He was telling his story before this whole thing blew up. So have others who have been though the ex-gay grinder. And it’s wonderful that they have the self confidence now to do that, because without their stories, all we would know about these groups and how they operate is what their ringleaders, and their model clients say. People are listening to him and to the others, because they were there. It happened to them. Understand?

    And you’re telling him to give it a rest is trivializing what he went though. Tell you what pal…you go through it first yourself…k? Then tell the rest of us just how quickly You were able to give it a rest.

    There is nothing…nothing at all remarkable about someone coming to terms with their past, by turning it into stories and art. Take away works motivated by that need to examine and understand one’s own past from libraries, art galleries and theater, and you’d fairly empty them out. The human race is richer for their stories.

    Bruce Garrett
    Baltimore, Maryland.

  6. Johnny Boy on July 2, 2005 at 11:20 pm

    Wuts up butt pirates?!Man,I seen some of you acting all girly.Ones who hate the girly type.Thug type.Ones who dress like women.Jesus crist I swear to god you guys must be a psycologists nightmare!

    You guys are funny though,I heard a story by a butt horder and I almost died of laughter.

    The dude said he would love to run with a partner on a sunny day through a field of daffodils.LMFAO

    Later butt pirates Arrrrrrrrg!

  7. Anonymous on July 3, 2005 at 1:46 am

    Johnny Boy, get a life.

  8. abbyladybug on July 4, 2005 at 6:56 am

    Someone anonymous has invited you to a flame war. Just decline this invitation to go crazy and move on.

    Never accept an invitation to go crazy, especially if that invitation comes from “Anonymous.”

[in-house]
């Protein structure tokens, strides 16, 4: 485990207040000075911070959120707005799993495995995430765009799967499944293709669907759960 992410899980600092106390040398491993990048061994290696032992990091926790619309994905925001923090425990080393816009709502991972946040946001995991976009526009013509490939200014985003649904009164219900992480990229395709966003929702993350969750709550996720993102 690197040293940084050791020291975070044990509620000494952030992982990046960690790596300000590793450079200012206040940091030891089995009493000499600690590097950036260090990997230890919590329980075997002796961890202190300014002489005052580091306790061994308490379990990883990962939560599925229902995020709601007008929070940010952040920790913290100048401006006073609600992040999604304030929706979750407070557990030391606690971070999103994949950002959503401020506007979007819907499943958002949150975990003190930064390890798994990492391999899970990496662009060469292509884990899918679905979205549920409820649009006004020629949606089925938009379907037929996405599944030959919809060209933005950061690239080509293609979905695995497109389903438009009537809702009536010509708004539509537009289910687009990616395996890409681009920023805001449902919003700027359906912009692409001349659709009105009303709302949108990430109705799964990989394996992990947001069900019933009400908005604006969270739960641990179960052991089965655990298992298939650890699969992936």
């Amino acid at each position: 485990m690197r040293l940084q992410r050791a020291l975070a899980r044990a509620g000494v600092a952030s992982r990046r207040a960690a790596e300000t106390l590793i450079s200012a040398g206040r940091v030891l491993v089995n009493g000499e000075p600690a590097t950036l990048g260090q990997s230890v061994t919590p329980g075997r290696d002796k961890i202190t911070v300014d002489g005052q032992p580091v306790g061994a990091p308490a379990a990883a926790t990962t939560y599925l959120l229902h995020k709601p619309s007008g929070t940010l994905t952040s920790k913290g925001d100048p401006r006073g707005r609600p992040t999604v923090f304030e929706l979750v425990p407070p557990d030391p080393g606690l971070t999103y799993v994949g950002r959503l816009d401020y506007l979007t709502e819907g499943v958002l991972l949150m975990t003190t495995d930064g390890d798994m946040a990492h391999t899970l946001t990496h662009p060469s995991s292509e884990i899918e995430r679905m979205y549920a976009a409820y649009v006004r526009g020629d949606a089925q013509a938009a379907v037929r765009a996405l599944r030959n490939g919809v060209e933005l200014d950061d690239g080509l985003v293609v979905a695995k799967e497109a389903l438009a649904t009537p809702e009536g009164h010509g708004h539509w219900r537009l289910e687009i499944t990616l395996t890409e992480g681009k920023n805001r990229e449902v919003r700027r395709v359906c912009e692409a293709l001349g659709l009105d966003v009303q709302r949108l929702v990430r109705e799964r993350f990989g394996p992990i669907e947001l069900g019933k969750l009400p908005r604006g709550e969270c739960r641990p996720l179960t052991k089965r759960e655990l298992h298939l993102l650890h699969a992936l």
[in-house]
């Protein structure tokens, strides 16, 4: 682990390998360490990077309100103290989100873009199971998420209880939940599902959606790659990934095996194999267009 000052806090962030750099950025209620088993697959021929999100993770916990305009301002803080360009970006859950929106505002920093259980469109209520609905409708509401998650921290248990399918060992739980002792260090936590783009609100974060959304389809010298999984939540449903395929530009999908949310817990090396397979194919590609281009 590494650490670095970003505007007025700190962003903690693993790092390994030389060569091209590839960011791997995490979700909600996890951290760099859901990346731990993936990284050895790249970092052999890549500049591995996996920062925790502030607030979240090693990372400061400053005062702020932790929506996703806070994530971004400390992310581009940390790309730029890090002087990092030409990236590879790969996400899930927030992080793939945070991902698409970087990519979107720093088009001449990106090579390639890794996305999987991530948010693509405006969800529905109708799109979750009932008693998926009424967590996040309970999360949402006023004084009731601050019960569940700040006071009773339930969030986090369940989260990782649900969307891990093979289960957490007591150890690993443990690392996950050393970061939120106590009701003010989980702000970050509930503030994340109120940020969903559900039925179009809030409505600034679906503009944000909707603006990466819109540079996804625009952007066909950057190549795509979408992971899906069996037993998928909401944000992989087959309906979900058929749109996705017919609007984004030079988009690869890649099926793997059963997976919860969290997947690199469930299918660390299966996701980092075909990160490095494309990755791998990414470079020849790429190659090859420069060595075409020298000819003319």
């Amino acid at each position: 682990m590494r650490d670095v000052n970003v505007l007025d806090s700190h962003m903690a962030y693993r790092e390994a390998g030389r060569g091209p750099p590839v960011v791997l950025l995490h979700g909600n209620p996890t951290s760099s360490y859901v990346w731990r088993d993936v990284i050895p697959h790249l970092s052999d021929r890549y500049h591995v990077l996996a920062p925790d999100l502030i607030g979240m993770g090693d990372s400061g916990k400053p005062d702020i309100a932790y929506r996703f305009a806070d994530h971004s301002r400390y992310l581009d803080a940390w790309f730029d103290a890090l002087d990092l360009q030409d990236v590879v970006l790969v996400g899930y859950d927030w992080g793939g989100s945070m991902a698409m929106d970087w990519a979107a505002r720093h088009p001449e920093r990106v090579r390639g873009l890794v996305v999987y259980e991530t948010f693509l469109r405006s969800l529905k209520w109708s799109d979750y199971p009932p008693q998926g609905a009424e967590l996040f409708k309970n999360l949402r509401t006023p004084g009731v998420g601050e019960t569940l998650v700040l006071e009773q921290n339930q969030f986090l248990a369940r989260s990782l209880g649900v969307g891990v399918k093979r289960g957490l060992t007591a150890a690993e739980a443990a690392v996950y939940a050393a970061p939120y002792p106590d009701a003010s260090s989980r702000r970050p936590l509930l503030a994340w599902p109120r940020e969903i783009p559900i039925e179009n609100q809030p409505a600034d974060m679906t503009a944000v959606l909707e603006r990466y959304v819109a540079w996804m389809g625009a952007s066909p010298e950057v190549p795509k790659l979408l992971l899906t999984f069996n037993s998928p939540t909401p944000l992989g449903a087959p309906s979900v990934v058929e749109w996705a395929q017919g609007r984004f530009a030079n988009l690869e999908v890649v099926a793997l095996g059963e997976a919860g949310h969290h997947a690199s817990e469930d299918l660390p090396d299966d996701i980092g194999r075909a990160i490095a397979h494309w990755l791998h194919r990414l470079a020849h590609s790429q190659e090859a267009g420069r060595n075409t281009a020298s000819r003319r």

9. Jimbo on July 5, 2005 at 2:56 pm

    I recently read a powerful article about another ex-ex-gay (Wade) who had been through Love in Action.

    Thanks to people like Peterson and Wade the truth gets to be heard. Then, hopefully, folk will not be misled into that self-hateful place where they feel the need to attend ministries to try to change their sexuality.

    It is such a relief to hear Godly people say to gay folk “You’re okay”.

  10. Peterson Toscano on July 7, 2005 at 1:14 am

    Jimbo, yeah, Wade is great guy. We actually attended LIA for a few months together. I was about to exit when he came in. This January through a BBC documentary, we met up again in Alabama to talk about the program.

    I find it interesting the different things we remember from the program. Wade reminded me of how we had to stand whenever we received “feedback”. Arms to our sides with direct eye contact, we had to stand stock still without moving. I have since created Vlad, a new character in Doin’ Time in the Homo No Mo Halfway House who is expert at assuming the pose.

    Wade works with an organization called Stand Out Youth and appears in the new documentary Fish Can’t Fly.

  11. Liz Opp on July 10, 2005 at 7:12 pm

    Kudos on the BBC documentary. It looks good and is important work.

    It was great to have a few minutes of one-on-one time with you at the FGC Gathering. Let’s keep in touch about a return visit to the Blacksburg/Roanoke area.

    Well, I have a lot of blog reading to do, now that I’m back home. More later–

    Liz, The Good Raised Up